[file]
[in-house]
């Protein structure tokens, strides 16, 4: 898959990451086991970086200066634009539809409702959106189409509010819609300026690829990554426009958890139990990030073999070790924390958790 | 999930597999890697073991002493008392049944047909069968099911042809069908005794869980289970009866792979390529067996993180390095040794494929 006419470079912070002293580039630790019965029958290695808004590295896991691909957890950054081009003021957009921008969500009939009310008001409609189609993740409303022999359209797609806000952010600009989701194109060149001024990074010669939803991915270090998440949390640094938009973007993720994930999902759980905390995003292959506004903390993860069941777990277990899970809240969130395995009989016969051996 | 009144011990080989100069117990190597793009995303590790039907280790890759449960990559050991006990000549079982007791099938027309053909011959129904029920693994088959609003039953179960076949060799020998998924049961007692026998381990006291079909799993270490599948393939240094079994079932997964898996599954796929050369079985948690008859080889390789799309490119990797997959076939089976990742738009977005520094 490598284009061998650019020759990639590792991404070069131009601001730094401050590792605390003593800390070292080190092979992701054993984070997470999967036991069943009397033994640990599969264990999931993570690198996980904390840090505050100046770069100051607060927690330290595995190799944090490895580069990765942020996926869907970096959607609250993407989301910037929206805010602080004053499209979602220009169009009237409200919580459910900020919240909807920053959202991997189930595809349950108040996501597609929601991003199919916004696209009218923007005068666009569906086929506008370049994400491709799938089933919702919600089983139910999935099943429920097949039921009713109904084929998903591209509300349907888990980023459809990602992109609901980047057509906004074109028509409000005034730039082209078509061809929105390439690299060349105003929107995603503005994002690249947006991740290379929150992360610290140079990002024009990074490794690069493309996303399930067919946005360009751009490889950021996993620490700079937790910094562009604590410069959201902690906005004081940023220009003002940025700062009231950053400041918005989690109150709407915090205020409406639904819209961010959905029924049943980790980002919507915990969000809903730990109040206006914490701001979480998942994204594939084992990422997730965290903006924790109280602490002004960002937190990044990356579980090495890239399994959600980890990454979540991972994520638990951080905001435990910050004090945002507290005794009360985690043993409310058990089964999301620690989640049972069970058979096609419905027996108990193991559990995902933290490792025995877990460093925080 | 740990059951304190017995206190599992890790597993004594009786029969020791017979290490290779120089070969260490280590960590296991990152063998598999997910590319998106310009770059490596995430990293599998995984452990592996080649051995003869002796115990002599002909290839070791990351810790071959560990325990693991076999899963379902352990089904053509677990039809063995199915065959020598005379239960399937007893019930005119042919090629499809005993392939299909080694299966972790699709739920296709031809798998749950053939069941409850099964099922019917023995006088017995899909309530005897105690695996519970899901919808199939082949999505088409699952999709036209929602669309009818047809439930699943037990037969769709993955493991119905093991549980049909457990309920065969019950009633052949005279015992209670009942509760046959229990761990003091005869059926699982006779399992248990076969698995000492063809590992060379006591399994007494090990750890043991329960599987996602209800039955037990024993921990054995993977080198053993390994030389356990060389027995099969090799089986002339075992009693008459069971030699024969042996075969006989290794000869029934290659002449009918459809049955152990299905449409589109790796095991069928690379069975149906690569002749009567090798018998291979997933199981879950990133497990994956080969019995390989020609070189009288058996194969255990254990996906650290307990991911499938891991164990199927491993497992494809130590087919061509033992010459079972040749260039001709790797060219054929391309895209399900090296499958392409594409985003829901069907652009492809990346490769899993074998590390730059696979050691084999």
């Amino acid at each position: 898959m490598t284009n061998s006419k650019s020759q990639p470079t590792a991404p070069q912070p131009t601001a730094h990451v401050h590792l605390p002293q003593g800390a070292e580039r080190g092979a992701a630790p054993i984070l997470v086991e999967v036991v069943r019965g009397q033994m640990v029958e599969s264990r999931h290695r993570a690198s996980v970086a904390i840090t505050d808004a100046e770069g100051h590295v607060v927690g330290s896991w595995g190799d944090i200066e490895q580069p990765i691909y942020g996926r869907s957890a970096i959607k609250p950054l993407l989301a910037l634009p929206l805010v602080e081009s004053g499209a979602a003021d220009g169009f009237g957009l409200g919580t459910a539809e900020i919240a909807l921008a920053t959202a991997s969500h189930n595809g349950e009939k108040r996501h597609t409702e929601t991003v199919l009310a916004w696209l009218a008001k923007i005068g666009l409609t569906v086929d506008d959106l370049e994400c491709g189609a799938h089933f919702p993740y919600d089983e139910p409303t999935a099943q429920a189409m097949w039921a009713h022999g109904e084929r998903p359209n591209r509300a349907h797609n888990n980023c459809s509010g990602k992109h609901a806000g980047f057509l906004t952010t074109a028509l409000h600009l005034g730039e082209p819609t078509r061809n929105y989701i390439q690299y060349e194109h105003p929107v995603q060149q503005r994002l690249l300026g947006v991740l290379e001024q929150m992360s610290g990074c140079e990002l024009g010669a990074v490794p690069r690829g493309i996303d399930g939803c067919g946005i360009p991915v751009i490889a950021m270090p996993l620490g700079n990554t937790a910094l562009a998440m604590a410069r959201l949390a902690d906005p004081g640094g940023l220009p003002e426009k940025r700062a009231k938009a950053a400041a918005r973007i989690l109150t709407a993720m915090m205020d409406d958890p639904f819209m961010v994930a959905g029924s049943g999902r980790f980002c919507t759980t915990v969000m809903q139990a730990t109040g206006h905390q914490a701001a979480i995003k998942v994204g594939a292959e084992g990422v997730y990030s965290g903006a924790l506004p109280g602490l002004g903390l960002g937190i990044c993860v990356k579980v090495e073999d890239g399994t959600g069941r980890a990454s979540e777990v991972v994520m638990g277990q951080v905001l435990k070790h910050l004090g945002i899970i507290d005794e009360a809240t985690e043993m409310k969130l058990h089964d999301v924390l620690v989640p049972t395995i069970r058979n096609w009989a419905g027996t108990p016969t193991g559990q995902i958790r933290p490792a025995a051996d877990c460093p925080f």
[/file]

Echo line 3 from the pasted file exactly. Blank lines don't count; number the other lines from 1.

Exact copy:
């Amino acid at each position: 898959m490598t284009n061998s006419k650019s020759q990639p470079t590792a991404p070069q912070p131009t601001a730094h990451v401050h590792l605390p002293q003593g800390a070292e580039r080190g092979a992701a630790p054993i984070l997470v086991e999967v036991v069943r019965g009397q033994m640990v029958e599969s264990r999931h290695r993570a690198s996980v970086a904390i840090t505050d808004a100046e770069g100051h590295v607060v927690g330290s896991w595995g190799d944090i200066e490895q580069p990765i691909y942020g996926r869907s957890a970096i959607k609250p950054l993407l989301a910037l634009p929206l805010v602080e081009s004053g499209a979602a003021d220009g169009f009237g957009l409200g919580t459910a539809e900020i919240a909807l921008a920053t959202a991997s969500h189930n595809g349950e009939k108040r996501h597609t409702e929601t991003v199919l009310a916004w696209l009218a008001k923007i005068g666009l409609t569906v086929d506008d959106l370049e994400c491709g189609a799938h089933f919702p993740y919600d089983e139910p409303t999935a099943q429920a189409m097949w039921a009713h022999g109904e084929r998903p359209n591209r509300a349907h797609n888990n980023c459809s509010g990602k992109h609901a806000g980047f057509l906004t952010t074109a028509l409000h600009l005034g730039e082209p819609t078509r061809n929105y989701i390439q690299y060349e194109h105003p929107v995603q060149q503005r994002l690249l300026g947006v991740l290379e001024q929150m992360s610290g990074c140079e990002l024009g010669a990074v490794p690069r690829g493309i996303d399930g939803c067919g946005i360009p991915v751009i490889a950021m270090p996993l620490g700079n990554t937790a910094l562009a998440m604590a410069r959201l949390a902690d906005p004081g640094g940023l220009p003002e426009k940025r700062a009231k938009a950053a400041a918005r973007i989690l109150t709407a993720m915090m205020d409406d958890p639904f819209m961010v994930a959905g029924s049943g999902r980790f980002c919507t759980t915990v969000m809903q139990a730990t109040g206006h905390q914490a701001a979480i995003k998942v994204g594939a292959e084992g990422v997730y990030s965290g903006a924790l506004p109280g602490l002004g903390l960002g937190i990044c993860v990356k579980v090495e073999d890239g399994t959600g069941r980890a990454s979540e777990v991972v994520m638990g277990q951080v905001l435990k070790h910050l004090g945002i899970i507290d005794e009360a809240t985690e043993m409310k969130l058990h089964d999301v924390l620690v989640p049972t395995i069970r058979n096609w009989a419905g027996t108990p016969t193991g559990q995902i958790r933290p490792a025995a051996d877990c460093p925080f």